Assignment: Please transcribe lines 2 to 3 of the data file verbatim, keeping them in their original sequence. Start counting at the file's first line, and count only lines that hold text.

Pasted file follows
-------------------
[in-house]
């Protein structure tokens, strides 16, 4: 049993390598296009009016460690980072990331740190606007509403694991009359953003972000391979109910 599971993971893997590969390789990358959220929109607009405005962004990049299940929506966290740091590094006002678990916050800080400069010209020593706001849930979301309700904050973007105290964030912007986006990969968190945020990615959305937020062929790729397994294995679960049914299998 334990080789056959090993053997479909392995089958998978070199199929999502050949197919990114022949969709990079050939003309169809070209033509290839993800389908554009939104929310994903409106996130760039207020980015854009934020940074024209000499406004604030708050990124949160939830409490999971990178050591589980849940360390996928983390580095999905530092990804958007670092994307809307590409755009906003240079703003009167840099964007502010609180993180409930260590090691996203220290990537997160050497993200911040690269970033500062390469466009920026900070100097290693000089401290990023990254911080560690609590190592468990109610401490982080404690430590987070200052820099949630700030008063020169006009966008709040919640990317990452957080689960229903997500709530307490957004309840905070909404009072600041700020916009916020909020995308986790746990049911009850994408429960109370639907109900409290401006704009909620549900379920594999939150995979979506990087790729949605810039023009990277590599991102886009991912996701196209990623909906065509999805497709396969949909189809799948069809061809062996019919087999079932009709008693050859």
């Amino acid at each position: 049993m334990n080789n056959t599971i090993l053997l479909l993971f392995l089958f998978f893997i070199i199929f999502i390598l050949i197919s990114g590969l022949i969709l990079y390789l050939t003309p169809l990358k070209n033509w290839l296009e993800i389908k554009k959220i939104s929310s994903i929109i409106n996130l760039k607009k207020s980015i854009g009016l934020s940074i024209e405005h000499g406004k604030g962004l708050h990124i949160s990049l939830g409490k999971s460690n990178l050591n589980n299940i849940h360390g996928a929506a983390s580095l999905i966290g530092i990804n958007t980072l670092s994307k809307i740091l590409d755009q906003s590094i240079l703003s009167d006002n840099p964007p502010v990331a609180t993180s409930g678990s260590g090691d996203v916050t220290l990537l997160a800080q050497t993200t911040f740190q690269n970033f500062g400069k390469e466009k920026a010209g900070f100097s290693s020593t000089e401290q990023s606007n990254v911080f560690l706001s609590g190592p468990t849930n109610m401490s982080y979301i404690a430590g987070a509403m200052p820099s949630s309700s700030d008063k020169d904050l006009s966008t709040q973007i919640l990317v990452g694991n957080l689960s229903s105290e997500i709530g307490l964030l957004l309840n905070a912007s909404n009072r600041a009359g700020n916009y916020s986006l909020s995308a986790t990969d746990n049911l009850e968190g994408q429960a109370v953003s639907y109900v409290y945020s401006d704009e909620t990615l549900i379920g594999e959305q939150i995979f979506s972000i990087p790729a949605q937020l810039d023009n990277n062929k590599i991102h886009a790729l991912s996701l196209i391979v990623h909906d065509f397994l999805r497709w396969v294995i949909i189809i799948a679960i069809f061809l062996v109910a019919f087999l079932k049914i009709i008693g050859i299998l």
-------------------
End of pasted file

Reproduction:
């Protein structure tokens, strides 16, 4: 049993390598296009009016460690980072990331740190606007509403694991009359953003972000391979109910 599971993971893997590969390789990358959220929109607009405005962004990049299940929506966290740091590094006002678990916050800080400069010209020593706001849930979301309700904050973007105290964030912007986006990969968190945020990615959305937020062929790729397994294995679960049914299998 334990080789056959090993053997479909392995089958998978070199199929999502050949197919990114022949969709990079050939003309169809070209033509290839993800389908554009939104929310994903409106996130760039207020980015854009934020940074024209000499406004604030708050990124949160939830409490999971990178050591589980849940360390996928983390580095999905530092990804958007670092994307809307590409755009906003240079703003009167840099964007502010609180993180409930260590090691996203220290990537997160050497993200911040690269970033500062390469466009920026900070100097290693000089401290990023990254911080560690609590190592468990109610401490982080404690430590987070200052820099949630700030008063020169006009966008709040919640990317990452957080689960229903997500709530307490957004309840905070909404009072600041700020916009916020909020995308986790746990049911009850994408429960109370639907109900409290401006704009909620549900379920594999939150995979979506990087790729949605810039023009990277590599991102886009991912996701196209990623909906065509999805497709396969949909189809799948069809061809062996019919087999079932009709008693050859």
């Amino acid at each position: 049993m334990n080789n056959t599971i090993l053997l479909l993971f392995l089958f998978f893997i070199i199929f999502i390598l050949i197919s990114g590969l022949i969709l990079y390789l050939t003309p169809l990358k070209n033509w290839l296009e993800i389908k554009k959220i939104s929310s994903i929109i409106n996130l760039k607009k207020s980015i854009g009016l934020s940074i024209e405005h000499g406004k604030g962004l708050h990124i949160s990049l939830g409490k999971s460690n990178l050591n589980n299940i849940h360390g996928a929506a983390s580095l999905i966290g530092i990804n958007t980072l670092s994307k809307i740091l590409d755009q906003s590094i240079l703003s009167d006002n840099p964007p502010v990331a609180t993180s409930g678990s260590g090691d996203v916050t220290l990537l997160a800080q050497t993200t911040f740190q690269n970033f500062g400069k390469e466009k920026a010209g900070f100097s290693s020593t000089e401290q990023s606007n990254v911080f560690l706001s609590g190592p468990t849930n109610m401490s982080y979301i404690a430590g987070a509403m200052p820099s949630s309700s700030d008063k020169d904050l006009s966008t709040q973007i919640l990317v990452g694991n957080l689960s229903s105290e997500i709530g307490l964030l957004l309840n905070a912007s909404n009072r600041a009359g700020n916009y916020s986006l909020s995308a986790t990969d746990n049911l009850e968190g994408q429960a109370v953003s639907y109900v409290y945020s401006d704009e909620t990615l549900i379920g594999e959305q939150i995979f979506s972000i990087p790729a949605q937020l810039d023009n990277n062929k590599i991102h886009a790729l991912s996701l196209i391979v990623h909906d065509f397994l999805r497709w396969v294995i949909i189809i799948a679960i069809f061809l062996v109910a019919f087999l079932k049914i009709i008693g050859i299998l």